Student premieres movie, joins ranks of mid-Mich. filmmakers

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By Marina Csomor
Ingham County staff writer

EAST LANSING — When Brandon Laventure and his brother, Cameron Laventure, decided on a site to shoot their first feature film, “Apocalypse Theory,” they knew they wouldn’t have to go far.

“We wanted to work with locations that we were well-acquainted with,” said Brandon Laventure, writer and producer of “Apocalypse Theory.” “We chose East Lansing as the setting in which we wanted to write it and shoot it because it was a setting we were familiar with. It was great.”

On Feb. 24, the brothers premiered their movie, a college comedy about two brothers coming to terms with the possibility of the world’s imminent end, to students in Michigan State University’s Wells Hall. The movie featured scenes shot at Michigan State’s Mayo Hall and in downtown East Lansing at businesses including Wanderer’s Teahouse, 547 E. Grand River Ave.

Because Brandon Laventure is a Michigan State alumnus and Cameron Laventure is an English senior, the pair decided to shoot in East Lansing — a location they knew firsthand. Completing the project in the city was both convenient and artistically honest, writer and director Cameron Laventure said.

“The community was very supportive of the whole process,” Brandon Laventure said.
With the creation of “Apocalypse Theory” and their Lansing-based production company, Airship Cinema LLC, the brothers have become one of many filmmakers producing in Ingham County. Mid-Michigan has a great community of filmmakers, Brandon Laventure said.

Ingham County has been the backdrop for many local and national films, including “Real Steel,” a 2011 film starring Hugh Jackman, which shot scenes in the Ingham County Courthouse in downtown Mason, said Michelle Begnoche, spokesperson for the Michigan Film Office.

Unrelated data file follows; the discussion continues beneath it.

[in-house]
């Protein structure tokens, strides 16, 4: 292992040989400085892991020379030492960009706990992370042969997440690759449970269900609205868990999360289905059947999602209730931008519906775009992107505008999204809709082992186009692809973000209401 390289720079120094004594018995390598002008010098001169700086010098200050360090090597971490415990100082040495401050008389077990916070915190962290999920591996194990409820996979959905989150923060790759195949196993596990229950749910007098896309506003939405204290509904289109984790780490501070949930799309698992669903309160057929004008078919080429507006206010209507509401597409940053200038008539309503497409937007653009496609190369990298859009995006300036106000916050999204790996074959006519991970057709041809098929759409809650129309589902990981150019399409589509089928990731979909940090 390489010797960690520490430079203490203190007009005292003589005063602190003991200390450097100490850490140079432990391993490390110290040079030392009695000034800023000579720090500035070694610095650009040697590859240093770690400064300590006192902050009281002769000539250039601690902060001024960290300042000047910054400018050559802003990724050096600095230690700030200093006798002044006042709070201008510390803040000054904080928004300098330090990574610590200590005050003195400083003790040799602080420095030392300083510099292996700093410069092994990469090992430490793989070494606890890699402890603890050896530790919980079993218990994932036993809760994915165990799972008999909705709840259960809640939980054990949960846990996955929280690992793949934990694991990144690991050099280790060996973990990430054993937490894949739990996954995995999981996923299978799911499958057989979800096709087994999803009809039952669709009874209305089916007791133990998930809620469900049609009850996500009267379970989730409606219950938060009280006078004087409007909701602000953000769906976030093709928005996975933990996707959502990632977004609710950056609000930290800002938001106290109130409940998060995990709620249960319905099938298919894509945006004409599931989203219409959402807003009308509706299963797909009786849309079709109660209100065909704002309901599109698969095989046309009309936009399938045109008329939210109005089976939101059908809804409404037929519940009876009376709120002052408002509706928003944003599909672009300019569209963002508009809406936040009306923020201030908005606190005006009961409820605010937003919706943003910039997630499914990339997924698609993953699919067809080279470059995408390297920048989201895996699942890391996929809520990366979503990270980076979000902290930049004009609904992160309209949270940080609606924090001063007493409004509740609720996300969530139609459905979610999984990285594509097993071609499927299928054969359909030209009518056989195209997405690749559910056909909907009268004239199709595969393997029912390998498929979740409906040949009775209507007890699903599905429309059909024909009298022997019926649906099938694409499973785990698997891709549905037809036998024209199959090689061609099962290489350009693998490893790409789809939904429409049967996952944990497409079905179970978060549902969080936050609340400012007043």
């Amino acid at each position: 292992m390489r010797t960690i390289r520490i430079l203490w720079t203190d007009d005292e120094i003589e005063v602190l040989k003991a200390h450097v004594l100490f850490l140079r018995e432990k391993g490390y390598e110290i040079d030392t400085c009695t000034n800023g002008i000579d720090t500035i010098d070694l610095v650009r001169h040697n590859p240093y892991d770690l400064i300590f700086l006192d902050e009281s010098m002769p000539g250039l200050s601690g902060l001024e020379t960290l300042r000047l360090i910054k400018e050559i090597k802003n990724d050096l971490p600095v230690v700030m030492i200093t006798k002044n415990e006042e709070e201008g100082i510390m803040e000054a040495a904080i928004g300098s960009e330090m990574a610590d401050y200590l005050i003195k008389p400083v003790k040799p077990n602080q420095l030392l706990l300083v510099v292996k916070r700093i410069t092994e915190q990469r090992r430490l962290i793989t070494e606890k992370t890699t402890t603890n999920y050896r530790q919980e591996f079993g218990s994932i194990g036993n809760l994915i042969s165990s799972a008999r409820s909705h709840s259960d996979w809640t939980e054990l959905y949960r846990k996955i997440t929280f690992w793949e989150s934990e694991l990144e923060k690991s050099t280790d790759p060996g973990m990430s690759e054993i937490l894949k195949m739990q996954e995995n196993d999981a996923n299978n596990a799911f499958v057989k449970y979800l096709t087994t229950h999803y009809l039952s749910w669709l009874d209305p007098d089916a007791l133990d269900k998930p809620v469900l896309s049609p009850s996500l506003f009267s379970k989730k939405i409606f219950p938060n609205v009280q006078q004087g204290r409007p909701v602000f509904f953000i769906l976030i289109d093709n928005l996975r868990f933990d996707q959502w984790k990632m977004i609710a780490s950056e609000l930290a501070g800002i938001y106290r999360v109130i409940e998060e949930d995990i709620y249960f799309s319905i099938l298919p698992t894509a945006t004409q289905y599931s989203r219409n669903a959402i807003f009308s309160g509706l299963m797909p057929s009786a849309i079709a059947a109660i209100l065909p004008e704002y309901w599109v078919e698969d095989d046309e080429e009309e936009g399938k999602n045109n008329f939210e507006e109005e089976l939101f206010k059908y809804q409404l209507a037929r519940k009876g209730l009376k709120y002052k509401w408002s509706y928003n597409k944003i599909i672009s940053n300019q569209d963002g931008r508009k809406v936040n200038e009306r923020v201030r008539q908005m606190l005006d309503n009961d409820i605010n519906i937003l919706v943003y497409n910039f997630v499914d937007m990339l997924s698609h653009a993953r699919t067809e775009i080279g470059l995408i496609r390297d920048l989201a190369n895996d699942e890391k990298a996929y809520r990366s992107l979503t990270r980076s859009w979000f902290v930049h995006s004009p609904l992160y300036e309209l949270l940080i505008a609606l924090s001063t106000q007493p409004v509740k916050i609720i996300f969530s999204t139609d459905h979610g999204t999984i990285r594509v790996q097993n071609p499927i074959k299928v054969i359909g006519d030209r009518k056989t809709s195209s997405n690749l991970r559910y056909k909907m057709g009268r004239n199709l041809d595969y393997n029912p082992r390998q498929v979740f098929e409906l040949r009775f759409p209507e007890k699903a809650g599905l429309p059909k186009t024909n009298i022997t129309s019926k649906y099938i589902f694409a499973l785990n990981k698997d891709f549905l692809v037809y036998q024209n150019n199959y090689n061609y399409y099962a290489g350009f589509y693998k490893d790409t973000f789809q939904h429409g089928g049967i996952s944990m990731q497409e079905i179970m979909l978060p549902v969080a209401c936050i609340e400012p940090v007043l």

Big-budget movies, such as “Transformers: Revenge of the Fallen” and “The Ides of March,” have been shot throughout Michigan and have used crew members based in Lansing, said Dominic Cochran, a partner of Lansing-based production company Ahptic Film and Digital. His firm has filmed music videos for Nelly Furtado and Miley Cyrus in state.

“Everyone we’ve worked with on a national level definitely enjoys Michigan and definitely thinks it’s underrated,” Cochran said.

There are also many area residents making locally oriented films, such as the Laventure brothers.

“There’s no reason why people shouldn’t be shooting in Lansing,” Cochran said.

Although they have been reduced under Gov. Rick Snyder, Michigan has incentives for filmmakers who create in state, Begnoche said. The Michigan Film Office, which is part of the Michigan Economic Development Corporation, has been allotted $25 million from the state’s general fund this fiscal year for projects throughout the state.

When a movie is shot in the area, business often booms. Filmmakers spend money hiring crew members and purchasing hotel rooms and catering. Even tourism increases because people want to visit sites where movies have been shot, Begnoche said. Despite reduced funding, she said the incentives still will help both Michigan filmmakers and residents.

“The bottom line is that’s what we have to work with, so we will make sure we’re picking the best possible projects for Michigan with the money we have to work with,” Begnoche said.

“We’re making a very concerted effort to make sure the projects we approve are keeping the most amount of money in the state.”

Cochran said Ingham County’s location is prime for filmmakers choosing to shoot in state. Mid-Michigan isn’t far from Chicago or Detroit. The state’s government also is housed in the area, making it a perfect setting for governmental and corporate work filmmakers shoot.

And the cost of purchasing a space and starting a business in the Lansing area is relatively inexpensive, Cochran said.

Begnoche said the Michigan Film Office is in the process of approving funding for a few in-state projects to be produced in 2012.

Even with reduced incentives, Cochran is sure mid-Michigan’s movie industry will continue to grow.

“I’m eternally optimistic,” Cochran said.

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